NASA announced yesterday that it has signed Space Act agreements with PlanetSpace and t/Space, two companies that competed for COTS awards last year but failed to win any money. The agreements provide neither company with any money, but do involve the sharing of information and the creation of “milestones and objective criteria by which the companies can gauge their own progress”, according to the statement.
T/Space was one of the six finalists for the COTS awards, but reportedly just barely lost out to Rocketplane Kistler and SpaceX. The company said in a statement that they are proceeding with their plans to develop its Crew Transfer Vehicle that would be launched by a scaled-up version of the QuickReach launcher being developed by AirLaunch LLC. A manned orbital flight could take place in late 2010, if all goes well (and an agreement like this can’t hurt, for even though it doesn’t provide the company any money, it does give it additional legitimacy in the eye of potential investors.)
A PlanetSpace statement includes some illustrations of its NOVA booster and Silver Dart vehicle that have not previously been widely circulated. The NOVA launcher is a cluster of seven boosters, each with four Alchemy engines that the company says are derived from the engine used in the V-2 over 60 years ago. The Silver Dart would have a glide range of 40,000 kilometers and a crossrange of about 6,500 kilometers, according to release, which would open up a number of point-to-point transportation possibilities. Indeed, PlanetSpace chairman Chirinjeev Kathuria said earlier this week that the company was looking into flights from New York to Mumbai, India in 45 minutes, an intriguing but certainly very long-term market.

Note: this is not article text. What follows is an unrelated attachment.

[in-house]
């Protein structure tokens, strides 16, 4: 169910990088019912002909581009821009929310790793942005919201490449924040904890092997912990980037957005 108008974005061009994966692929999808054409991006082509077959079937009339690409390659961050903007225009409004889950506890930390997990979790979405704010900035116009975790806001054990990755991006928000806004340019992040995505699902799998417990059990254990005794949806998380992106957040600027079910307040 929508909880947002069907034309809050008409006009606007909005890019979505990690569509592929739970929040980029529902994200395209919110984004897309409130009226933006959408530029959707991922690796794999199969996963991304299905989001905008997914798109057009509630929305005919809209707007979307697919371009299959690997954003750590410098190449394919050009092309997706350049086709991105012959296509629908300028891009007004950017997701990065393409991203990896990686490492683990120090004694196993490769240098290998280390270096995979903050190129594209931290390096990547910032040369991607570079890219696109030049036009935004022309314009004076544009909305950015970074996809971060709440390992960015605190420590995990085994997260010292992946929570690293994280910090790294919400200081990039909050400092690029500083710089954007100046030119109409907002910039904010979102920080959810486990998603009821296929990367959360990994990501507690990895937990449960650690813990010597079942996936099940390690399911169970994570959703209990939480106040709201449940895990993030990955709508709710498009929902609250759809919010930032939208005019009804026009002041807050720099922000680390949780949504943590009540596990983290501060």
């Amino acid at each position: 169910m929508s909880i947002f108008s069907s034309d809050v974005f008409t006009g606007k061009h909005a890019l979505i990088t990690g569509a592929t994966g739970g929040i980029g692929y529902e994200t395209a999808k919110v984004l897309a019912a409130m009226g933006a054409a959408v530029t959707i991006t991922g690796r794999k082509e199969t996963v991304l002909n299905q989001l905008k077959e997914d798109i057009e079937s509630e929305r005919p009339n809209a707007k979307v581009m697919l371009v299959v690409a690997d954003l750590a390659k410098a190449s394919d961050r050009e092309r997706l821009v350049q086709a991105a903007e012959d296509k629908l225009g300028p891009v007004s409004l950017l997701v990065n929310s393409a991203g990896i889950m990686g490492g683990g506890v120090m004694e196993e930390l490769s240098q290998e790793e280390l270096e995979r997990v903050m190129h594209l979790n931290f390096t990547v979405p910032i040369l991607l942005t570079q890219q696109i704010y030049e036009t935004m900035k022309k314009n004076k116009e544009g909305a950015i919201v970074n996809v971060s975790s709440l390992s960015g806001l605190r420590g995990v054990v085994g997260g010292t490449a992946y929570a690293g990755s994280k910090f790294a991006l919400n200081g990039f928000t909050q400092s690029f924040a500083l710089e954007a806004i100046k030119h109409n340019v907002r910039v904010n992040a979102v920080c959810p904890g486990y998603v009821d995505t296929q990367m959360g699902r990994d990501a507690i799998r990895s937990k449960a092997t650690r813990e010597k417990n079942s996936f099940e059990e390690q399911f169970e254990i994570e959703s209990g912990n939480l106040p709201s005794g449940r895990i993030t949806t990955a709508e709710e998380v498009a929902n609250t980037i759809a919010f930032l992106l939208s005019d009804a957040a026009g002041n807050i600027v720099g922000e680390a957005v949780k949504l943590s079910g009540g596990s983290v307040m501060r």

PlanetSpace claims that its first atmospheric test flight of the Silver Dart could occur as soon as late 2008, with the vehicle launching from the company’s planned spaceport on Cape Breton, Nova Scotia, to an altitude of 6,500 meters and a downrange distance of over 6,000 kilometers. An orbital flight would follow in late 2009. Of course, neither the Silver Dart nor the spaceport exist yet, although PlanetSpace hopes the NASA deal will help them raise $200 million in funding in the form of “private investors and bank loans”.